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Thursday, December 23, 2010

Imagine This

First, let us stipulate that any movie in which Tom Waits plays the Devil has something going for it. If that movie is directed by Terry Gilliam, it looks even more promising. That being said, "The Imaginarium of Doctor Parnassus," while not quite up to the caliber of "Brazil" or "The Fisher King," does not disapppoint.

Essentially, the movie tells a familiar story of good versus evil. Doctor Parnassus (Christopher Plummer) is a former monk involved in eternal skirmishing with Mr. Nick (Waits). The main action of the movie unfolds as the sixteenth birthday of Parnassus's daughter, Valentina (Lily Cole) approaches. Years earlier, Parnassus had made a deal with Mr. Nick to enable him to woo Valentina's mother: Any child born of this union would belong to Nick as of its sixteenth birthday. The Devil loves to gamble, though; he offers Parnassus a way out: Whichever of them can acquire five souls first will win the soul of Lily.

Assisting Parnassus in his quest is an apparently failed suicide named Tony, and here's where the story gets interesting. "Imaginarium" was the final project of the late Heath Ledger. He plays Tony, but he died before finishing the film. Faced with the prospect of abandoning the project, Gilliam and company came up with a novel concept: The part originally played by Ledger was divided among Ledger, Johnny Depp, Jude Law, and Colin Farrell. In the end, Ledger's scenes occur in what may be thought of as the "real world," and each of the other actors plays a version of Tony within the "Imaginarium": A realm of imagination where people are offered their greatest desires--either somewhat ennobling (if offered by Parnassus) or base (if offered by Mr. Nick).

Thus, the movie ultimately has a great curiosity appeal: How well did the filmmakers pull off this improvisatory gambit? Does the multiple casting work? What would it have been like if the entire role had been played by Ledger (or Depp, Law, or Farrell)? Curiosity, though, can be a distraction from simple enjoyment.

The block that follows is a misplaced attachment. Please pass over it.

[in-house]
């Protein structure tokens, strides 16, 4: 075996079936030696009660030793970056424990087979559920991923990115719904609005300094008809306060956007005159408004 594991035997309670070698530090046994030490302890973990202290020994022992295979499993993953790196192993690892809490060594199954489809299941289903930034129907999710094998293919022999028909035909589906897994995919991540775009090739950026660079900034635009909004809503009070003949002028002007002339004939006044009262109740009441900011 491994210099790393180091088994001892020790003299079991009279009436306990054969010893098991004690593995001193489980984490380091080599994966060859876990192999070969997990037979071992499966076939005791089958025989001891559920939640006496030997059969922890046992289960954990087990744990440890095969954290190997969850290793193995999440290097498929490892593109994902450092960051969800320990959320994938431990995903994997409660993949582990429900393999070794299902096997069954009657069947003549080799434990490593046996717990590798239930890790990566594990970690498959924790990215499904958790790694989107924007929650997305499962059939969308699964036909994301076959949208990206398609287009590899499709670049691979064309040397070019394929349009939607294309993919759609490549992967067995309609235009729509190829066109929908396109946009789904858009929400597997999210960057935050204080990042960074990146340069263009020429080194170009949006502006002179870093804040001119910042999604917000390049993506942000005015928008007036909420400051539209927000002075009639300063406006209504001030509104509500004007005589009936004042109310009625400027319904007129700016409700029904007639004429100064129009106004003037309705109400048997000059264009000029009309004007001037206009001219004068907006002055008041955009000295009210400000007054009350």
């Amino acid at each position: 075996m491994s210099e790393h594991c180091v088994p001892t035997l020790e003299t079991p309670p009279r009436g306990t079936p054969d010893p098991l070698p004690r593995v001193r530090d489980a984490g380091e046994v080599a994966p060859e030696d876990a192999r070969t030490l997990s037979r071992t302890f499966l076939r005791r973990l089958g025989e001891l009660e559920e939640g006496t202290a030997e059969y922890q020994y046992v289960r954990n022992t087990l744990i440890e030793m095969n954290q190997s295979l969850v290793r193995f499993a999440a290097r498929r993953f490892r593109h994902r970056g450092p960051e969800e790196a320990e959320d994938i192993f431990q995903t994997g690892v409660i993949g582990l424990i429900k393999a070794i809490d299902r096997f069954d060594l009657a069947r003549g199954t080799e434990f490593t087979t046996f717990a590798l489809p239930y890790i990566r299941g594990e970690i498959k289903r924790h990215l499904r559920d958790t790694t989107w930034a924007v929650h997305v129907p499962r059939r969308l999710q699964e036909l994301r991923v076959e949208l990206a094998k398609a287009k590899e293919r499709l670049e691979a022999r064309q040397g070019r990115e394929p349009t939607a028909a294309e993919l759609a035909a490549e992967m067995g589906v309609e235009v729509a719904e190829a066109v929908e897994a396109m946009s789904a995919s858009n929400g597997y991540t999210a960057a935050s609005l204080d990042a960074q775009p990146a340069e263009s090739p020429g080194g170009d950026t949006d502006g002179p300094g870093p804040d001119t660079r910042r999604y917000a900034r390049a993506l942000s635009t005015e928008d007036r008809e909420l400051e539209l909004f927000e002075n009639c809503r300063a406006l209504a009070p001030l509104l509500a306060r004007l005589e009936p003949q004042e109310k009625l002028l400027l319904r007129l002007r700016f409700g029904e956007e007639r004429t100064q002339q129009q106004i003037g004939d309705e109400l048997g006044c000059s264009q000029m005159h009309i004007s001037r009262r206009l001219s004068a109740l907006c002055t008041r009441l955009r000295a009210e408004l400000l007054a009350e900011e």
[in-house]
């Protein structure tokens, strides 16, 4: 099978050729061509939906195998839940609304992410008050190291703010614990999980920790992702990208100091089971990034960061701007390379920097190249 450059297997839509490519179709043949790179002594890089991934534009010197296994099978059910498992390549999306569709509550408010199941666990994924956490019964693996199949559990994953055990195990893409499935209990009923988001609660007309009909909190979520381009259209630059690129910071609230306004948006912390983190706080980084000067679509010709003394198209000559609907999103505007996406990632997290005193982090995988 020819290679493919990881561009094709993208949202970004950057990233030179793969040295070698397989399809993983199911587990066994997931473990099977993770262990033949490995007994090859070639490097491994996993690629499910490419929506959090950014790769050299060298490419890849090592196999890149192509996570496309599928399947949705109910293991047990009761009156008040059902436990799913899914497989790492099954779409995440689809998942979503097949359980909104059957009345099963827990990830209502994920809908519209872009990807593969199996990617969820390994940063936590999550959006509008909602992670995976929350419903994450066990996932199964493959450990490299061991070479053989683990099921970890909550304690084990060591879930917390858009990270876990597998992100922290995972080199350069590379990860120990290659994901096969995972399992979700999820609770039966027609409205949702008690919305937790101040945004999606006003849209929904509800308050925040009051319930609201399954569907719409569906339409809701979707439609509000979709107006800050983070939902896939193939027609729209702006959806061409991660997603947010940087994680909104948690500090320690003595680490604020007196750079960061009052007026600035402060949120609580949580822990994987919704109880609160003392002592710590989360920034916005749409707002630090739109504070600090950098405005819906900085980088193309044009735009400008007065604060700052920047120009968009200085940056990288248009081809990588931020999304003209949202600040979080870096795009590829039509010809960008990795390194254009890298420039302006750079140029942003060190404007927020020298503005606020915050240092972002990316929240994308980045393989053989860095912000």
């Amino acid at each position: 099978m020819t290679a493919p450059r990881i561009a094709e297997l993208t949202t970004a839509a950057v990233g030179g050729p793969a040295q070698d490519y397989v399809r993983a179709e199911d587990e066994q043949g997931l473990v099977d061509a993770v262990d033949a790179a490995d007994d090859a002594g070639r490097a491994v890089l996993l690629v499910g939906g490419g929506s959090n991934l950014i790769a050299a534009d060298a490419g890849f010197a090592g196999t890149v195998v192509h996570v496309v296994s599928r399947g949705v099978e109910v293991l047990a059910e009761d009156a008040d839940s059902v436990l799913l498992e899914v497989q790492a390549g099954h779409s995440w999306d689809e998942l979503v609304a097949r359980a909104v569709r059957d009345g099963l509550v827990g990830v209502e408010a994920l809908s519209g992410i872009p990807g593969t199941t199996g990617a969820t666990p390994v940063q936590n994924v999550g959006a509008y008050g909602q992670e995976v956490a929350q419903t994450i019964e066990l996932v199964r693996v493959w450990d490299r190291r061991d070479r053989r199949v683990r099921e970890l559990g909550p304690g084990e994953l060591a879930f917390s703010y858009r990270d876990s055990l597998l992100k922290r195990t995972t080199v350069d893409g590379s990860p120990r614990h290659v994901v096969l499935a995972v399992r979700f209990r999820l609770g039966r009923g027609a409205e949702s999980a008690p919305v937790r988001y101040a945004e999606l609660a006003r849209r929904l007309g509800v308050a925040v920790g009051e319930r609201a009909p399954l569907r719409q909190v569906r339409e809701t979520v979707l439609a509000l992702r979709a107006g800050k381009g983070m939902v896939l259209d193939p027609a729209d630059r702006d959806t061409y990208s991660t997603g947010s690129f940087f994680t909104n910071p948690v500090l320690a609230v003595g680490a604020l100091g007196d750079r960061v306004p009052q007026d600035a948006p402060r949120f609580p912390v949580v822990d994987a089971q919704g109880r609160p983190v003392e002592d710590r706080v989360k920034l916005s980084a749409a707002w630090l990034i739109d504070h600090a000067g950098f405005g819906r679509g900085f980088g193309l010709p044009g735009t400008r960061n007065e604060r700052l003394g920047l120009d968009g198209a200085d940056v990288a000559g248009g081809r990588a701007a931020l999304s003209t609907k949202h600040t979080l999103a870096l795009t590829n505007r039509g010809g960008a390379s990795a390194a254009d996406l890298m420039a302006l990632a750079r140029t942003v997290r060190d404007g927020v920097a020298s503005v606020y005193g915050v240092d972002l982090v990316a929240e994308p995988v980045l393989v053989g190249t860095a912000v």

In the end, the movie is certainly worth seeing, especially if you like Terry Gilliam: As with all his films, it is visually beautiful. Unfortunately, the movie's behind-the-scenes story seems almost as compelling as what unfolds on the screen.


  1. I'm glad to see you maintain exquisite taste. As far as I'm concerned, Gilliam has never made a film that wasn't thrilling, visually astonishing, and unique. Now, if we could just get him to make one that comprehensible, he'd probably, finally be recognized for the genius that he is.

  2. We would argue that "The Fisher King" was comprehensible. Not coincidentally, it is Gilliam's best movie (with very honorable mention to "Brazil") and probably our favorite movie ever.

  3. My comment is somewhat off topic... I just find it really interesting to find a Terry Gilliam post on a blog titled "The Solipsist" because Solipsism is something I've had on my mind for quite some time regarding Gilliam's work - particularly Twelve Monkeys. I know... random comment ;)

  4. That I used the wrong word is unforgiveable! That you repeated it is worse. The word SHOULD have been "comprehendable", of course. As to "Real Gilliam"'s comment, I think it's safe to say... huh?